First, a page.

Nidhi Srivastava Asthana’s story is a sweet treat for the eyes, heart, and mind with its heart-warming narrative and characters.
G. Sunder Jamun sat on a tray placed right in the front row of the glass display case, albeit refrigerated, at the sweet shop. A bright ray of sun fell on him. ‘I hate it,’ he squealed. It had not been long since he had emerged from a harrowing ordeal in the kitchen. Chhagan Halwai had kneaded dough of fresh khoya, with rough hands, for a long time. Before he added suji. Then he kneaded the dough for another ten minutes. He then created a whole batch of Gulab Jamuns: each ball pinched off from the mound of kneaded khoya, rolled till it felt sick, and then thrown into a huge karhai of boiling oil. As if this did not torture enough, a prolonged plunge in a tepid sticky chashni was in store. ‘And now when I could really do with some rest, to recuperate, I am made to feel hot and sticky in the sun. Just because I am “fresh” and would entice customers,’ he ranted.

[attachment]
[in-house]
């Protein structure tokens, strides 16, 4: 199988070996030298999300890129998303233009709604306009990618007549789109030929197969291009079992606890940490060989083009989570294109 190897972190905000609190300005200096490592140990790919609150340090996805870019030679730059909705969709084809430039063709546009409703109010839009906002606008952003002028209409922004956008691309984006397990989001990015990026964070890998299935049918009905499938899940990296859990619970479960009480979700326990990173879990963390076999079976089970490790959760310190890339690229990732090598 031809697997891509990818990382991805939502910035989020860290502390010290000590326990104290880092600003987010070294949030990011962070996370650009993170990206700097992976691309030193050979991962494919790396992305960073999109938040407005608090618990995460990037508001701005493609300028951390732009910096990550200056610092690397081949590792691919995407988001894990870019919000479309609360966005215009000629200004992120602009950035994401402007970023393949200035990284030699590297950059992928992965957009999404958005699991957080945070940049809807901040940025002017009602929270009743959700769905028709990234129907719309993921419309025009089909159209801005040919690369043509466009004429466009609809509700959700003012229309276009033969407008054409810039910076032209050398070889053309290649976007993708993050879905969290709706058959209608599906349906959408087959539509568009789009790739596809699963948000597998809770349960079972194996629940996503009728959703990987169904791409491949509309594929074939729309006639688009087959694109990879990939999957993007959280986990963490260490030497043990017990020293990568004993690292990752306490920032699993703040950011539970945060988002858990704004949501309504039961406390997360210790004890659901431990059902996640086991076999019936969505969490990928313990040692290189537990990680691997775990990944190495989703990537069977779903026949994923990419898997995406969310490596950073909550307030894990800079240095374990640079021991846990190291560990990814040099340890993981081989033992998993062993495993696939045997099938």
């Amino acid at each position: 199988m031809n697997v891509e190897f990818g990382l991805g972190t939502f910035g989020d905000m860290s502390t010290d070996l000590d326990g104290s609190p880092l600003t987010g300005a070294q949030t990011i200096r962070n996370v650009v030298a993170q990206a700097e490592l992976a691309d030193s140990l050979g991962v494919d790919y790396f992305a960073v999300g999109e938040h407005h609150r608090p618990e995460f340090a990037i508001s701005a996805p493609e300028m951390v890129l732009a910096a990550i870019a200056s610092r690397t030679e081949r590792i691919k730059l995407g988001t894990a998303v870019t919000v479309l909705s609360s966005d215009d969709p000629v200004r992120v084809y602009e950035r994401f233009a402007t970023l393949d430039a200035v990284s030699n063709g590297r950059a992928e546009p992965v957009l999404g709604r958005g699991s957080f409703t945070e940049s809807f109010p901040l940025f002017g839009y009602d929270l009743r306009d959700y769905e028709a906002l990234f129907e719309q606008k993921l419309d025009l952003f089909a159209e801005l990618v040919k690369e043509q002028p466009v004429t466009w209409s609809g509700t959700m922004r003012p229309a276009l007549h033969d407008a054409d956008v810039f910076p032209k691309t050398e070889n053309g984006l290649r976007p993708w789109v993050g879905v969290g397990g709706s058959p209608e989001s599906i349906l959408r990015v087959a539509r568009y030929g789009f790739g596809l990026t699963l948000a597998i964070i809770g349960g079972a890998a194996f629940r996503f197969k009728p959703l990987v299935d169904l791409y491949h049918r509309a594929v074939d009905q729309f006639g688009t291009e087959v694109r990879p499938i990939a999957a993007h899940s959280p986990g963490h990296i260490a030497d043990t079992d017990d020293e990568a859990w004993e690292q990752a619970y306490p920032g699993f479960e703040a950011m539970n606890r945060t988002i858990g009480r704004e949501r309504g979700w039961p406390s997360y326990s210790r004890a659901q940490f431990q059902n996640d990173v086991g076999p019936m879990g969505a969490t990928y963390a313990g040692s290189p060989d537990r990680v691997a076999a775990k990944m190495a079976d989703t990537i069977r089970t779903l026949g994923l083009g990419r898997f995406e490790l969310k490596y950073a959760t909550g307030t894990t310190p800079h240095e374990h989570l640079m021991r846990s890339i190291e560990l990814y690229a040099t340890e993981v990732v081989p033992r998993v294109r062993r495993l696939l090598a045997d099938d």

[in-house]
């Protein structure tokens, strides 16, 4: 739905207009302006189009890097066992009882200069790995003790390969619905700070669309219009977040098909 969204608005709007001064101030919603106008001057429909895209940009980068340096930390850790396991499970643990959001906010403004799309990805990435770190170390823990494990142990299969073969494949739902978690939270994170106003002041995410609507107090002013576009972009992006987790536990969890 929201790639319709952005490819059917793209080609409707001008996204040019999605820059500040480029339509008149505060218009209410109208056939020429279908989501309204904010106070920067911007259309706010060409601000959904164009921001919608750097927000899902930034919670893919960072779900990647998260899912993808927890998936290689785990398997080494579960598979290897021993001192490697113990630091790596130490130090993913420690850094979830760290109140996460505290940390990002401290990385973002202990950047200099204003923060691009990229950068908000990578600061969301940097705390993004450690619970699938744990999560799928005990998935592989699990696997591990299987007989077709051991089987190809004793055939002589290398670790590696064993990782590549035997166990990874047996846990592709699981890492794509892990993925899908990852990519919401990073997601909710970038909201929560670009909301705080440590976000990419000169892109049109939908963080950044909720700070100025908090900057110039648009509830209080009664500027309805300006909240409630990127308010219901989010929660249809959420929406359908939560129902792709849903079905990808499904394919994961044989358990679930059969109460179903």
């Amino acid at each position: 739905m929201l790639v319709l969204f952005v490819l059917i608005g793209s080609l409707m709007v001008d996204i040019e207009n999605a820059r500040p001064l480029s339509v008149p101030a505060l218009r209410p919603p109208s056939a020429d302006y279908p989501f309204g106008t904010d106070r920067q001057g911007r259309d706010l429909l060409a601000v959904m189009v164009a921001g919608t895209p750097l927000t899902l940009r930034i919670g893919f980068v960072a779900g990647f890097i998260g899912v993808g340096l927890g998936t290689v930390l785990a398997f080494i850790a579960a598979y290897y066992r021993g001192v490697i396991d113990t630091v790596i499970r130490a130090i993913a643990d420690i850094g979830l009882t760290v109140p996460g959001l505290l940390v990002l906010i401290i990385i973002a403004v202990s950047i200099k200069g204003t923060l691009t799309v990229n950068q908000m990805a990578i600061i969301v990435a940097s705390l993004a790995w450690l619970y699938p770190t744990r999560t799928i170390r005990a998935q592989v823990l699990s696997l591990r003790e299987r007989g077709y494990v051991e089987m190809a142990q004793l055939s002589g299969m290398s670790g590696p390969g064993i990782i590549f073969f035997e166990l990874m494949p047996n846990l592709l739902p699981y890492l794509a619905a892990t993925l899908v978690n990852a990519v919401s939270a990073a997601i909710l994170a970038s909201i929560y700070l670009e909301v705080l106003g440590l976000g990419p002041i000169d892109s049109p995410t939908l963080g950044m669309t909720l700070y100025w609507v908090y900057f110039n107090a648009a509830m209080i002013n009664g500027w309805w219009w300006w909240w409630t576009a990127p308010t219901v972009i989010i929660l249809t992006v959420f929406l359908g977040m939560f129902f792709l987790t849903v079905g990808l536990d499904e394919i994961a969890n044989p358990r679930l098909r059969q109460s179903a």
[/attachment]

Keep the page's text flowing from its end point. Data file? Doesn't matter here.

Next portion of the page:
R. Spongy Gulla heard all the grumbling because she was next to G. Sunder Jamun, but on the adjacent platter. ‘No torture could be greater than what I have gone through,’ she said. Chhagan Halwai’s assistant, Chhotu, had curdled a huge cauldron of fresh creamy milk. He discarded the whey and placed a huge stone on the chena captured in a cloth to squeeze out the remaining whey. ‘Yes, he placed a huge weight on the poor blob of chena till it shed tears and was dry’. Then the young man worked the chena hard (‘Yes brother, I can imagine your agony’). Chhotu then pinched bits off the chena, and made each ball feel dizzy by rolling it between his palms. ‘Brother, God saved me the torture in oil. But I had to boil in sticky chashni instead. So if you think that you are the only one suffering, you are sadly mistaken. If you don’t like lying in the sun, I hate it even more. I have so much to recover from, and this bloody sunlight is not helping. In fact, being in the sun in a cool case might give me a headache!’